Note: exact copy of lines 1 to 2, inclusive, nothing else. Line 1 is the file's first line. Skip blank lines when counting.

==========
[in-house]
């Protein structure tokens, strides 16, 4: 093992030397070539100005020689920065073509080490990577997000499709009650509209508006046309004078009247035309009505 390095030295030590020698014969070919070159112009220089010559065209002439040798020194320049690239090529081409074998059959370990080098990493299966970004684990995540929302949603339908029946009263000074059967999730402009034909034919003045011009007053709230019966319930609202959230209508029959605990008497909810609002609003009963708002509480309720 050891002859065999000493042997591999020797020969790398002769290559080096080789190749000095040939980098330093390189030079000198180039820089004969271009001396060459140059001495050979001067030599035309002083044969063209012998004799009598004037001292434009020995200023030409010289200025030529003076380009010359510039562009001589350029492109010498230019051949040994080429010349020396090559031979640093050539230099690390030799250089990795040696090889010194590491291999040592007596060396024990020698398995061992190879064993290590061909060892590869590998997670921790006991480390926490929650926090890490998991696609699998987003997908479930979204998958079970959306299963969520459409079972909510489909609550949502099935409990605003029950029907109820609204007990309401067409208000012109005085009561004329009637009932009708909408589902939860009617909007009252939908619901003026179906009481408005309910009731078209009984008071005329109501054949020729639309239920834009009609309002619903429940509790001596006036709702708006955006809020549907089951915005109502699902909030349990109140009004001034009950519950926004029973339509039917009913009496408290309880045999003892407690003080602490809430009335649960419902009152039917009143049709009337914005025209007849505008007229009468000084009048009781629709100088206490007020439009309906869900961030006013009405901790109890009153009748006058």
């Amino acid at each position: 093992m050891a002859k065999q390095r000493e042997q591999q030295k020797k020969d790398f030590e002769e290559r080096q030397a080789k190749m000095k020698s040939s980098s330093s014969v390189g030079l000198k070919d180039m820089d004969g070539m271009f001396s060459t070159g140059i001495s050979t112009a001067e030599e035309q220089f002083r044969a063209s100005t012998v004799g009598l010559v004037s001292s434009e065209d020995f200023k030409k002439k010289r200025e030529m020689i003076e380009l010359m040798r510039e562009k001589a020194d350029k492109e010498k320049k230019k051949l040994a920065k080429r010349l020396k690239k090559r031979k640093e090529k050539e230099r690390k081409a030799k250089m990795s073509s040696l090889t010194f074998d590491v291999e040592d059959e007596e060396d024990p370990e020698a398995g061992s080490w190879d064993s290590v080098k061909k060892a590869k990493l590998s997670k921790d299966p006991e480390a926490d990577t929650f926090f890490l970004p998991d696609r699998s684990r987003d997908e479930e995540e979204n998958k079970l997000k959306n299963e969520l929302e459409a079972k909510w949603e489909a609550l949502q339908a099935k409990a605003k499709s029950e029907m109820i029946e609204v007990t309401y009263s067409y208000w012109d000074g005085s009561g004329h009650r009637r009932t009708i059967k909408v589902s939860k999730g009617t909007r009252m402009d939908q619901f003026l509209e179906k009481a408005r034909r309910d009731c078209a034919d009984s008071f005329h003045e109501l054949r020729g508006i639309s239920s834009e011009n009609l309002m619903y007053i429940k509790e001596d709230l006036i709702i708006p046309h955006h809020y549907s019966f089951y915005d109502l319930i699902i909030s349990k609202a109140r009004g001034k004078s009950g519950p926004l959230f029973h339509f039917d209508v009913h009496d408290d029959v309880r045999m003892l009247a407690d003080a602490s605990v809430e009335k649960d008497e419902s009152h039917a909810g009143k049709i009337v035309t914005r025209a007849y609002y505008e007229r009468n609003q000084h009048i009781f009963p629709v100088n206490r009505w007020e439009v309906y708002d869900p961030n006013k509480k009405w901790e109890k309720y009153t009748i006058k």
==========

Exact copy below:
[in-house]
């Protein structure tokens, strides 16, 4: 093992030397070539100005020689920065073509080490990577997000499709009650509209508006046309004078009247035309009505 390095030295030590020698014969070919070159112009220089010559065209002439040798020194320049690239090529081409074998059959370990080098990493299966970004684990995540929302949603339908029946009263000074059967999730402009034909034919003045011009007053709230019966319930609202959230209508029959605990008497909810609002609003009963708002509480309720 050891002859065999000493042997591999020797020969790398002769290559080096080789190749000095040939980098330093390189030079000198180039820089004969271009001396060459140059001495050979001067030599035309002083044969063209012998004799009598004037001292434009020995200023030409010289200025030529003076380009010359510039562009001589350029492109010498230019051949040994080429010349020396090559031979640093050539230099690390030799250089990795040696090889010194590491291999040592007596060396024990020698398995061992190879064993290590061909060892590869590998997670921790006991480390926490929650926090890490998991696609699998987003997908479930979204998958079970959306299963969520459409079972909510489909609550949502099935409990605003029950029907109820609204007990309401067409208000012109005085009561004329009637009932009708909408589902939860009617909007009252939908619901003026179906009481408005309910009731078209009984008071005329109501054949020729639309239920834009009609309002619903429940509790001596006036709702708006955006809020549907089951915005109502699902909030349990109140009004001034009950519950926004029973339509039917009913009496408290309880045999003892407690003080602490809430009335649960419902009152039917009143049709009337914005025209007849505008007229009468000084009048009781629709100088206490007020439009309906869900961030006013009405901790109890009153009748006058």